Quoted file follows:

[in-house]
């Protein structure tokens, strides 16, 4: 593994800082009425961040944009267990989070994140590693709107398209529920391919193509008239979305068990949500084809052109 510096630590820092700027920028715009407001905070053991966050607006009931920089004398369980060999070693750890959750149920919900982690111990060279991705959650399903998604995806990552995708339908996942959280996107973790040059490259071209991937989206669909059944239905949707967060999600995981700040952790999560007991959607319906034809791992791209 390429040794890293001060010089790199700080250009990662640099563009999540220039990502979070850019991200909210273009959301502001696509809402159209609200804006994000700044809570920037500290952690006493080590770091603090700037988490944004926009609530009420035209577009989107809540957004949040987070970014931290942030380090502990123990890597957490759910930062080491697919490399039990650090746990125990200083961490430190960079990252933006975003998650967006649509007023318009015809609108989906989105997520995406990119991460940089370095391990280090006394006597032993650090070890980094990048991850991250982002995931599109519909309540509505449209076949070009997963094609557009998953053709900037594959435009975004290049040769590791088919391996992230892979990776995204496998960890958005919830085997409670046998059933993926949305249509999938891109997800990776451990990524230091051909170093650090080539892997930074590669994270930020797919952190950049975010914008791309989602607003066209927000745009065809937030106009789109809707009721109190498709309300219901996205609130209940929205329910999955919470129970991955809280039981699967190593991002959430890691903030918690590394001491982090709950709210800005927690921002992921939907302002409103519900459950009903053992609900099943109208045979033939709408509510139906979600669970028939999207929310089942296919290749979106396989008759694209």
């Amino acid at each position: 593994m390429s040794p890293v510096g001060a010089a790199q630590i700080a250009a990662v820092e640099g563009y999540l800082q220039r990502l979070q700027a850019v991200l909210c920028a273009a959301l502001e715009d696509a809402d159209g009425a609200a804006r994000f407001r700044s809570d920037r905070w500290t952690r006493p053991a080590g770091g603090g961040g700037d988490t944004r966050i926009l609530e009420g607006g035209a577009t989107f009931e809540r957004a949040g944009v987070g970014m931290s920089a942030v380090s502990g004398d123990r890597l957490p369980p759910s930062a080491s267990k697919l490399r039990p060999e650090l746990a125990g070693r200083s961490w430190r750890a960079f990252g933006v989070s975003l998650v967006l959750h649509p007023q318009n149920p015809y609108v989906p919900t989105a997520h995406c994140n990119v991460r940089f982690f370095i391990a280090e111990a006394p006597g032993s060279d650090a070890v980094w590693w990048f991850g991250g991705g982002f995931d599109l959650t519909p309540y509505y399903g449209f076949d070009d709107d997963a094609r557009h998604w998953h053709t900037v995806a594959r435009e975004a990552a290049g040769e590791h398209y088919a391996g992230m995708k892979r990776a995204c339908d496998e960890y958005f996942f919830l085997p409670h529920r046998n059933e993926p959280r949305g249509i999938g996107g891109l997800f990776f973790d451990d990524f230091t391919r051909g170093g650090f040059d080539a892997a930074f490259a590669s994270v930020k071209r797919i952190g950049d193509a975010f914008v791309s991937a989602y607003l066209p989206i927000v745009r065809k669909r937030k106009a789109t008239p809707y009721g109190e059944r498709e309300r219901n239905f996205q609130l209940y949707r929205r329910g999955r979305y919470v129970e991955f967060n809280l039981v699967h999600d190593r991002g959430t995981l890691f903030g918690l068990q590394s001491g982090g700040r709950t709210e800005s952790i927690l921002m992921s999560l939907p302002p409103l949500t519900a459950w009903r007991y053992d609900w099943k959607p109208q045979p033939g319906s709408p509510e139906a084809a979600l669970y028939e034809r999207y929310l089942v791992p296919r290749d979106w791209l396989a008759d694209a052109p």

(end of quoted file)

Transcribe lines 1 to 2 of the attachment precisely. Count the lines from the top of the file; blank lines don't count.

[in-house]
């Protein structure tokens, strides 16, 4: 593994800082009425961040944009267990989070994140590693709107398209529920391919193509008239979305068990949500084809052109 510096630590820092700027920028715009407001905070053991966050607006009931920089004398369980060999070693750890959750149920919900982690111990060279991705959650399903998604995806990552995708339908996942959280996107973790040059490259071209991937989206669909059944239905949707967060999600995981700040952790999560007991959607319906034809791992791209 390429040794890293001060010089790199700080250009990662640099563009999540220039990502979070850019991200909210273009959301502001696509809402159209609200804006994000700044809570920037500290952690006493080590770091603090700037988490944004926009609530009420035209577009989107809540957004949040987070970014931290942030380090502990123990890597957490759910930062080491697919490399039990650090746990125990200083961490430190960079990252933006975003998650967006649509007023318009015809609108989906989105997520995406990119991460940089370095391990280090006394006597032993650090070890980094990048991850991250982002995931599109519909309540509505449209076949070009997963094609557009998953053709900037594959435009975004290049040769590791088919391996992230892979990776995204496998960890958005919830085997409670046998059933993926949305249509999938891109997800990776451990990524230091051909170093650090080539892997930074590669994270930020797919952190950049975010914008791309989602607003066209927000745009065809937030106009789109809707009721109190498709309300219901996205609130209940929205329910999955919470129970991955809280039981699967190593991002959430890691903030918690590394001491982090709950709210800005927690921002992921939907302002409103519900459950009903053992609900099943109208045979033939709408509510139906979600669970028939999207929310089942296919290749979106396989008759694209």